“He can go places and do things I can’t,” mused Memphis mayor Willie Herenton in an offhand moment last Friday. And it was hard to read his expression—a purely pensive one suspended somewhere between regret and acceptance.
The “he” referred to by Herenton was Congressman Harold Ford Jr., the Democratic nominee currently running neck-and-neck against Republican Bob Corker in what everyone—locally, statewide, and nationally—now recognizes as a pivotal U.S. Senate race.
Herenton has to be one of the most conflicted observers of the spirited race being run by Ford, a member of a local political clan that the mayor has always regarded with varying degrees of hostility—especially considering Chattanoogan Corker was so recently a member, and a friendly one, of the statewide mayoral fraternity.
Herenton is a Democrat, though he has strayed from the reservation on occasion—publicly endorsing the GOP’s Lamar Alexander for the Senate in 2002, as one example. And he had dropped a veiled hint or two earlier in the year that he would sit out the current Senate race—or maybe even endorse Corker, with whom he had conferred in camera during a visit by the Republican to Memphis last month.
Under those circumstances, it is probably little wonder that Representative Ford has not yet followed up on Herenton’s offer to make joint campaign appearances. “I haven’t heard a thing from him,” the mayor said last Friday. He went on to make the statement quoted in the first paragraph above concerning Ford’s accessibility to a wider electorate.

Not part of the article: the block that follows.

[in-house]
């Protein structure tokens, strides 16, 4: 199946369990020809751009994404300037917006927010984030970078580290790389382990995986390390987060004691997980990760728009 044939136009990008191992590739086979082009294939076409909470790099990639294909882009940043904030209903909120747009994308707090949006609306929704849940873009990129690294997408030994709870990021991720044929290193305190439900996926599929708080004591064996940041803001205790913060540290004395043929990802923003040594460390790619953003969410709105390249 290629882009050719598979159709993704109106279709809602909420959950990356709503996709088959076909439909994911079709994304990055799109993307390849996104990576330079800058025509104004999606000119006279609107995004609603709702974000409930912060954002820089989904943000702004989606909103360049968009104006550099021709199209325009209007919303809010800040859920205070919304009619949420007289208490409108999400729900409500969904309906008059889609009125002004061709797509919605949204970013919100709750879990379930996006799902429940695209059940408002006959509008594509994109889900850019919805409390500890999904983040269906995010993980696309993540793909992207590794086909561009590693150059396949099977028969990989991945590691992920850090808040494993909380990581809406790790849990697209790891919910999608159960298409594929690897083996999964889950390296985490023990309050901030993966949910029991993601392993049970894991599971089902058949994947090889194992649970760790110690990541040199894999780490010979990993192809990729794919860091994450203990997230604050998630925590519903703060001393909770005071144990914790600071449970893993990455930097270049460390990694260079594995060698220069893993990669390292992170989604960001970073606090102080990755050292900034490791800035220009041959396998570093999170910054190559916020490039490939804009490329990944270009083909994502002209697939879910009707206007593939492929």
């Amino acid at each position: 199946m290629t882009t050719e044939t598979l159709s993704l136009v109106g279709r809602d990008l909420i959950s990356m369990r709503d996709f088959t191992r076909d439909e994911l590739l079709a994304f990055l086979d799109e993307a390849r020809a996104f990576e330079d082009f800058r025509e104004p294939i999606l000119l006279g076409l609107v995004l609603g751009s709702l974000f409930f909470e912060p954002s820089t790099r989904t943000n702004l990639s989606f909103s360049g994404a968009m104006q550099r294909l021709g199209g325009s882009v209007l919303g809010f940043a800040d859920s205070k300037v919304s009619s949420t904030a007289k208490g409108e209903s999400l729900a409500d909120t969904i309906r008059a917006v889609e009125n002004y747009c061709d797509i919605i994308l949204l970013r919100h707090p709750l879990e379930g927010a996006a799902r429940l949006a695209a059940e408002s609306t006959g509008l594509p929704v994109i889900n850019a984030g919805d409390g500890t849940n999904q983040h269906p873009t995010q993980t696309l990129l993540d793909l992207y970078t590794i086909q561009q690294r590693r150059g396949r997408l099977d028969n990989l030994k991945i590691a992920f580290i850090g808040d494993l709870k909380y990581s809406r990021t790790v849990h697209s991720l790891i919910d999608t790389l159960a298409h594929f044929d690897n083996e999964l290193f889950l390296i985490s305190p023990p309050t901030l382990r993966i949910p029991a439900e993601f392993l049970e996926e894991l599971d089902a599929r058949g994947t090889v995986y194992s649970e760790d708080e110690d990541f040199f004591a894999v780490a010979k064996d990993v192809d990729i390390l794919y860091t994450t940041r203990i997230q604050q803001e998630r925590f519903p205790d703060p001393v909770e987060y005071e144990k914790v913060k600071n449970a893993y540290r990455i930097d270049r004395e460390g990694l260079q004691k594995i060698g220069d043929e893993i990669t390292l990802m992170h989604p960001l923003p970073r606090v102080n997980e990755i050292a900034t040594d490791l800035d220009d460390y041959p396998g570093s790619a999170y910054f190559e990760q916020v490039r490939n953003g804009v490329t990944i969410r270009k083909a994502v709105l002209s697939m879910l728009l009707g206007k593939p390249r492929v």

“It’s a matter of color,” the mayor stated flatly, addressing an issue that is rarely raised these days on the surface of politics and punditry but one that has fueled abundant private speculation concerning Representative Ford’s chances in rural sections of Tennessee. Note, however, that Herenton said “color” and not “race.”
“Ford’s light enough that he can go in there and be accepted by those folks. I’m realistic enough to know that I wouldn’t have a chance. I’m just too dark.”
The mayor reflected a moment. “That kind of thing is even an issue among our people,” he said, clearly meaning African Americans. “When I was down in New Orleans recently, I was told by a guy down there that I wouldn’t have the same chance of being elected in that environment as someone like [Mayor Ray] Nagin, who’s black but had just the right skin tone.”
From there, Herenton went on to lament in another direction—that “if some of these campaign charges made against Corker’s mayoral tenure in this race were made against me, I’d be indicted.” That remark, too, he made it clear, was color-related.